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What is the Devil's Dyke?


The above image is linked from and is © Diane Earl 2005.

The Devil's Dyke in Cambridgeshire and Suffolk is sometimes confused with the better known and similarly named area on the South Downs, near Brighton in Sussex. The big difference is that our Devil's Dyke really is a dyke, an earthwork, while that in Sussex is a natural valley in the chalk.

The following summary is taken from both Wikipedia and (more) from the web site of the Devil's Dyke Restoration Project (original URL now dead, archived at, in particular their History & Archaeology page. Full credit is made and their copyright acknowledged. Please note that as of August 2019, these last two links not longer appear to be working.

"Devil's Dyke is the last in a series of defensive linear earthworks that stretch south-west, including Fleam Dyke, Brent Ditch and Bran Ditch. These ditches controlled both the ancient Icknield Way and the Roman Roads (e.g. the modern A11) that passed through them and would have posed formidable obstacles. Devil's Dyke is the biggest and best preserved of these, and was constructed to control trade and access as well as being a military or defensive barrier.

Stretching across the open chalk lands between the impassable fenland to the north and the thickly wooded land to the south, it would have formed an effective barrier. Such massive earthworks were not uncommon at the time, as although they were not much of an obstacle to individuals, they would have hindered the movement of large numbers of people, animals and vehicles. The ditch may well have been filled with thorny bushes to act as further defence, and it is possible that the monument may have been built over an earlier prehistoric dyke on a similar alignment.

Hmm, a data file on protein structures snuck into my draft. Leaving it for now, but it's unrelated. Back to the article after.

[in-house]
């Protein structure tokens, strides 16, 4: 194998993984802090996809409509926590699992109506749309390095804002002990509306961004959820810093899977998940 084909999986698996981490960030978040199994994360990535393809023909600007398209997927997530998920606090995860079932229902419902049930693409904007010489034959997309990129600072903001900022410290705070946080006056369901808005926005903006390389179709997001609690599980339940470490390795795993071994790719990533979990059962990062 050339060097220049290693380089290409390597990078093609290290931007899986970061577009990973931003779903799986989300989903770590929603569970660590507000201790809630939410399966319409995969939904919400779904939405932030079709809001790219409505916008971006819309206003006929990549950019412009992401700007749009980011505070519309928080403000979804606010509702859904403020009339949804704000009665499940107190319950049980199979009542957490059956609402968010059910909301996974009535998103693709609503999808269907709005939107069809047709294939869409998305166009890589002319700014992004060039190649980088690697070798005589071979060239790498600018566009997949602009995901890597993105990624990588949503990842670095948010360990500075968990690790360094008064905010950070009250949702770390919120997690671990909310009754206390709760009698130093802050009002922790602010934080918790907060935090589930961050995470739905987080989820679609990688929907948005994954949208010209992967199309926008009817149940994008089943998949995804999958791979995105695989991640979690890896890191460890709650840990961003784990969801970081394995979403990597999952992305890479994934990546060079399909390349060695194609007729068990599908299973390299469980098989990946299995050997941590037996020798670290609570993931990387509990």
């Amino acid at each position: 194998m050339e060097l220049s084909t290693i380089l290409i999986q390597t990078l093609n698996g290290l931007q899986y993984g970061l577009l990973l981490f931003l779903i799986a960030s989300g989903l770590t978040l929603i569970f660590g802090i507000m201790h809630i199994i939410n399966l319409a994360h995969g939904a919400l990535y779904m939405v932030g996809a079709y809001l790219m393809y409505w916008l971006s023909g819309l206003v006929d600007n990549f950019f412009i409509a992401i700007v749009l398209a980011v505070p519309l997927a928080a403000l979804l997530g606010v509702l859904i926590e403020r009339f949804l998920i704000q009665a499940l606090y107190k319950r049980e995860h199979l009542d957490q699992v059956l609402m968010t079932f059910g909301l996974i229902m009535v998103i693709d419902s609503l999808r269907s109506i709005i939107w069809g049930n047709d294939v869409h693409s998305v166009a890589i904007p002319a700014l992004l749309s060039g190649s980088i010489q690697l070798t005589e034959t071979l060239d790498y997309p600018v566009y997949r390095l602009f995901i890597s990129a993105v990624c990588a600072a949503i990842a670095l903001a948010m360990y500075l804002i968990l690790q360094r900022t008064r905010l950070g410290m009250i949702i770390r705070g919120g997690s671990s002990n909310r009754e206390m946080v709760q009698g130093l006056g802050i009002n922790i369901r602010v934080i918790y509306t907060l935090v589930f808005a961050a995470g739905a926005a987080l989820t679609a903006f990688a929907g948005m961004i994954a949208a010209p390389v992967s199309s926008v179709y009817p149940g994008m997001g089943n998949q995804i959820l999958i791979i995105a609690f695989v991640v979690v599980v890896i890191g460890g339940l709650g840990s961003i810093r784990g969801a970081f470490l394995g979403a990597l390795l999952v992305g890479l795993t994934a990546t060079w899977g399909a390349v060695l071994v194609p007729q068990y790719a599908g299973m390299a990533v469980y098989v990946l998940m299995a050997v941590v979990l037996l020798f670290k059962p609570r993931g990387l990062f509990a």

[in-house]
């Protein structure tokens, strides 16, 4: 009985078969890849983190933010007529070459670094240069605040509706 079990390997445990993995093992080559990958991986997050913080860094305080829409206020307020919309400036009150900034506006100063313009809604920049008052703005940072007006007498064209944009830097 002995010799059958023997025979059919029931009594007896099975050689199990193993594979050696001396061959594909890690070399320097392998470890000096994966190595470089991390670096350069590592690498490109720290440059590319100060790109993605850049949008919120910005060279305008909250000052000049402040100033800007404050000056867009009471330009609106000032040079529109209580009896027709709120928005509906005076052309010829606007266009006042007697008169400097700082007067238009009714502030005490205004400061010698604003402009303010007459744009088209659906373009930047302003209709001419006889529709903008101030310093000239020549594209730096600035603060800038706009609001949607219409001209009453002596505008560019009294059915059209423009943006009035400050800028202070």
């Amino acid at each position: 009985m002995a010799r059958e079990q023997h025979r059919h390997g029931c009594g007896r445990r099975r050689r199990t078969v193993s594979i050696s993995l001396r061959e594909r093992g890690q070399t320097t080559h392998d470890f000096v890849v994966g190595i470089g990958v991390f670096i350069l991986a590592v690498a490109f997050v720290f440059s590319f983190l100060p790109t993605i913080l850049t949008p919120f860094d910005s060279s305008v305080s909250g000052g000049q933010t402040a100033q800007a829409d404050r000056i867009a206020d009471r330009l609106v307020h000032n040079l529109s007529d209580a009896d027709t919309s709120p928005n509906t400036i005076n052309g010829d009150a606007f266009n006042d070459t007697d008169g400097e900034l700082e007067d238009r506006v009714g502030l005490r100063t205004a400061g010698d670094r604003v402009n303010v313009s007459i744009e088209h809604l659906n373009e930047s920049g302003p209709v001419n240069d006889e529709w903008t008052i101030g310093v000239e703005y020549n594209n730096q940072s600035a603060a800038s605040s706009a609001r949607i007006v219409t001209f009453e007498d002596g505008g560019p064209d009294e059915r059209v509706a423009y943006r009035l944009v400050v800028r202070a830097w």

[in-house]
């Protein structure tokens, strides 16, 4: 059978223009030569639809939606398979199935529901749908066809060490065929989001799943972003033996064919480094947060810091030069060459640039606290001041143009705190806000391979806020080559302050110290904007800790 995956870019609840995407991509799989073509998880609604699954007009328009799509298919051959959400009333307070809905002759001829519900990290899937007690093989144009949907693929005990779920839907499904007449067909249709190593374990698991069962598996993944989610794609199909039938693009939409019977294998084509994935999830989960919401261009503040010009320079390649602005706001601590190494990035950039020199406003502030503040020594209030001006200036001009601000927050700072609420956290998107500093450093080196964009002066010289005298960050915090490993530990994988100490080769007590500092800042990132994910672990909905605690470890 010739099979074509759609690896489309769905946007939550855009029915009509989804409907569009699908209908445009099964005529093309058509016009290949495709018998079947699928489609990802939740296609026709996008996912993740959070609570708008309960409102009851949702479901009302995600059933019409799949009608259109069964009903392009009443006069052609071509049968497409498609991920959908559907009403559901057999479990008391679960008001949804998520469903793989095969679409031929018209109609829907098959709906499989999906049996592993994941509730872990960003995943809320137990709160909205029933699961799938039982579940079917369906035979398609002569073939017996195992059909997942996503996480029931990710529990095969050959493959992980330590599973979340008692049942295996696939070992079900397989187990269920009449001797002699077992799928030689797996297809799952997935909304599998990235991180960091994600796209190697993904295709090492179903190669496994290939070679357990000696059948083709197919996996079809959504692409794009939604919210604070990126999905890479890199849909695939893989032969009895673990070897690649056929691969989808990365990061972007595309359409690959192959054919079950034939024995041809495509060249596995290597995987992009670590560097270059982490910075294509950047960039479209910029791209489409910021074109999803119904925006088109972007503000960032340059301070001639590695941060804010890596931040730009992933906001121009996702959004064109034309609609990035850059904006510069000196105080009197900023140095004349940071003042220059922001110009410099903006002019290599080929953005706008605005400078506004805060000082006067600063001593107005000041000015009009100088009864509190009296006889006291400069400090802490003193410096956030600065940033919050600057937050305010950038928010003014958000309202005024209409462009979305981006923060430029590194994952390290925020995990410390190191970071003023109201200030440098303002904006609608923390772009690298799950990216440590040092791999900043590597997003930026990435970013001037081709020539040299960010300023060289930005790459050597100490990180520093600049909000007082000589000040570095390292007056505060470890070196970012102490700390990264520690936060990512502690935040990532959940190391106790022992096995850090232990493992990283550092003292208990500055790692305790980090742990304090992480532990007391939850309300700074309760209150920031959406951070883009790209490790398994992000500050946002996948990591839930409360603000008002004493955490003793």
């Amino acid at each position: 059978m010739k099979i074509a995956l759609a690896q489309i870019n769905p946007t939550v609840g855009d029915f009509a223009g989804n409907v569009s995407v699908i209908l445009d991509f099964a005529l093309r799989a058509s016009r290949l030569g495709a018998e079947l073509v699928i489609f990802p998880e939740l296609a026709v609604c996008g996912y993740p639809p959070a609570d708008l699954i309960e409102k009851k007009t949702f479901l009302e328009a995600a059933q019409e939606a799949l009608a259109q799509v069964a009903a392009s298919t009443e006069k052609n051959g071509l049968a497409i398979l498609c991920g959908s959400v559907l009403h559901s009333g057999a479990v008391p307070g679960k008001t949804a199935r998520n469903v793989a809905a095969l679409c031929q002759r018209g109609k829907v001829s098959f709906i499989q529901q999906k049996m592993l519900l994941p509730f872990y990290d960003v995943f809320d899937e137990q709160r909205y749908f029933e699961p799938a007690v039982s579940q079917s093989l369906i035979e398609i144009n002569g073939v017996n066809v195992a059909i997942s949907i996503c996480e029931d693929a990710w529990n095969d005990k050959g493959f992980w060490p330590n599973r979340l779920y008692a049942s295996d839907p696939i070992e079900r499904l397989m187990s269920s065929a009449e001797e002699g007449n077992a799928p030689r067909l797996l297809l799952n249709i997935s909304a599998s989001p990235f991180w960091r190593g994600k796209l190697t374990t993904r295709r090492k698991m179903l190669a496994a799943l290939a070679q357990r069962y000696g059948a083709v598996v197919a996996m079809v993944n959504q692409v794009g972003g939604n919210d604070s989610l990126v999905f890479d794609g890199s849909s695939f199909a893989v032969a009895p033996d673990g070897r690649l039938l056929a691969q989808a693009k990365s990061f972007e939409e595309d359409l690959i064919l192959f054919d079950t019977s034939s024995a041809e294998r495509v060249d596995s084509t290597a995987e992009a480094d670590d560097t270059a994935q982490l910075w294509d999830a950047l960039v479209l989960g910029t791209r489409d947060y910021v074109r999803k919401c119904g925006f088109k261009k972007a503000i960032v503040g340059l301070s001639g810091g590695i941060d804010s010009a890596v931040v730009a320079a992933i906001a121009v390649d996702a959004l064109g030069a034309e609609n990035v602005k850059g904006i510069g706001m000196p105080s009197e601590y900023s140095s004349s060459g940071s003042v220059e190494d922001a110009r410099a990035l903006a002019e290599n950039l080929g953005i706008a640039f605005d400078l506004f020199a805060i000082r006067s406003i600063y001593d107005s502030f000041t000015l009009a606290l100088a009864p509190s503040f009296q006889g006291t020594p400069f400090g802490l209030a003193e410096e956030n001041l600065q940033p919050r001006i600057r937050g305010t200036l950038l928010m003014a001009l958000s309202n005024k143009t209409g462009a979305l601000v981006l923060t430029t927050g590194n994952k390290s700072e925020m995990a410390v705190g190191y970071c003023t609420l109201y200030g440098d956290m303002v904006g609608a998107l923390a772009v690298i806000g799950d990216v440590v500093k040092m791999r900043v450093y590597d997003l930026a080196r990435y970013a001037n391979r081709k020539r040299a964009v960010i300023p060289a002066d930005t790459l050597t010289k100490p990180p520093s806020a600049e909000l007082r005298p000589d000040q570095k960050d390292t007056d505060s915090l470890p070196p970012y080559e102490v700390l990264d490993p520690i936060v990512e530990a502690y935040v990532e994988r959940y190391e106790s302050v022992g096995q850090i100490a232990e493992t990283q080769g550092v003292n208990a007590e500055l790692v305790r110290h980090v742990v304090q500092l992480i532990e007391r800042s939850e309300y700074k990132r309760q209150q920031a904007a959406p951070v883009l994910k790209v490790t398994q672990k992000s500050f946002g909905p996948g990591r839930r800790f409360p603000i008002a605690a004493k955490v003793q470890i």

It is not known who built the Dyke. It lies on the border of the Anglo-Saxon kingdoms of East Anglia and Mercia and given the ditch is on the west side, it was built by the East Anglians against their Mercian neighbours. The Anglo-Saxon Chronicle and other sources record the frequently tense relations between the two kingdoms, and it is likely that this provoked the need to strengthen the border and control access.

There have been several archaeological excavations through the Dyke in the 20th century. In 1973, during the construction of the A14, an archaeological section was excavated and this helped to reveal how the Dyke may have been constructed. It showed that the first stage was a marker bank using topsoil from the immediate area. Material was then quarried from the ditch and was hoisted to the top of the bank in great tips on earth hauling ramps. Gangs of workers were responsible for different sections. However, it is thought that the defences went out of use after only a few years but it did confirm a construction date in the 5th or 6th century AD.

It is common for such monuments to be linked to supernatural entities. Devil's Dyke or Ditch is a post-mediaeval name, probably deriving from a belief that such landforms must be of supernatural origin, and one local legend is that the Devil came uninvited to a wedding at Reach church and was chased away by the guests. In anger the devil ran away and formed the groove of the Dyke with his fiery tail. However, during the mediaeval period it was regularly known as 'St Edmunds Dyke', because it marked the limit of the jurisdiction of the abbots of Bury St. Edmunds. There are also mediaeval references to the 'Great Ditch'. During the 11th century siege of Ely by William the Conqueror, it is referred to as 'Reach Dyke'." © Devil's Dyke Restoration Trust.

There is also a lot of information here about the flora and fauna of the Dyke.